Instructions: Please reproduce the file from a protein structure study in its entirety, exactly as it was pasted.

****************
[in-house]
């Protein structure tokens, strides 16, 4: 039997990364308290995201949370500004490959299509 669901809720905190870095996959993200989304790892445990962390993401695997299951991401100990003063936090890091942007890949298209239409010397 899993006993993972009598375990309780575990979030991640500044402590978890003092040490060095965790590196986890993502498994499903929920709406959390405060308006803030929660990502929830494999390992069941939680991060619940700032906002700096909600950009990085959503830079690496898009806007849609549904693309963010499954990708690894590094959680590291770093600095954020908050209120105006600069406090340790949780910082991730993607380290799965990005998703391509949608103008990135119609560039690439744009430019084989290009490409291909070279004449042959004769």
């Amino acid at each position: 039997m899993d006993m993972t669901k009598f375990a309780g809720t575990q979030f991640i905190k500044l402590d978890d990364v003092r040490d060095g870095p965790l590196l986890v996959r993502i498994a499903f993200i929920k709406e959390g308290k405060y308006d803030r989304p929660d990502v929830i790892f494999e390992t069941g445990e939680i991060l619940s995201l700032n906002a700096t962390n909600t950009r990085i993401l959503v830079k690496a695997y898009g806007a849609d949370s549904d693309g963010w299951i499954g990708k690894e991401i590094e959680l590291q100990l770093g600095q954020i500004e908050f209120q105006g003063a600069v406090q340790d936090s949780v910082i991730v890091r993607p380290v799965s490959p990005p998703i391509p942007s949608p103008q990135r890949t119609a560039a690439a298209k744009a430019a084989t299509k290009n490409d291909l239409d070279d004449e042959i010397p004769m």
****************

[in-house]
């Protein structure tokens, strides 16, 4: 039997990364308290995201949370500004490959299509 669901809720905190870095996959993200989304790892445990962390993401695997299951991401100990003063936090890091942007890949298209239409010397 899993006993993972009598375990309780575990979030991640500044402590978890003092040490060095965790590196986890993502498994499903929920709406959390405060308006803030929660990502929830494999390992069941939680991060619940700032906002700096909600950009990085959503830079690496898009806007849609549904693309963010499954990708690894590094959680590291770093600095954020908050209120105006600069406090340790949780910082991730993607380290799965990005998703391509949608103008990135119609560039690439744009430019084989290009490409291909070279004449042959004769």
């Amino acid at each position: 039997m899993d006993m993972t669901k009598f375990a309780g809720t575990q979030f991640i905190k500044l402590d978890d990364v003092r040490d060095g870095p965790l590196l986890v996959r993502i498994a499903f993200i929920k709406e959390g308290k405060y308006d803030r989304p929660d990502v929830i790892f494999e390992t069941g445990e939680i991060l619940s995201l700032n906002a700096t962390n909600t950009r990085i993401l959503v830079k690496a695997y898009g806007a849609d949370s549904d693309g963010w299951i499954g990708k690894e991401i590094e959680l590291q100990l770093g600095q954020i500004e908050f209120q105006g003063a600069v406090q340790d936090s949780v910082i991730v890091r993607p380290v799965s490959p990005p998703i391509p942007s949608p103008q990135r890949t119609a560039a690439a298209k744009a430019a084989t299509k290009n490409d291909l239409d070279d004449e042959i010397p004769m």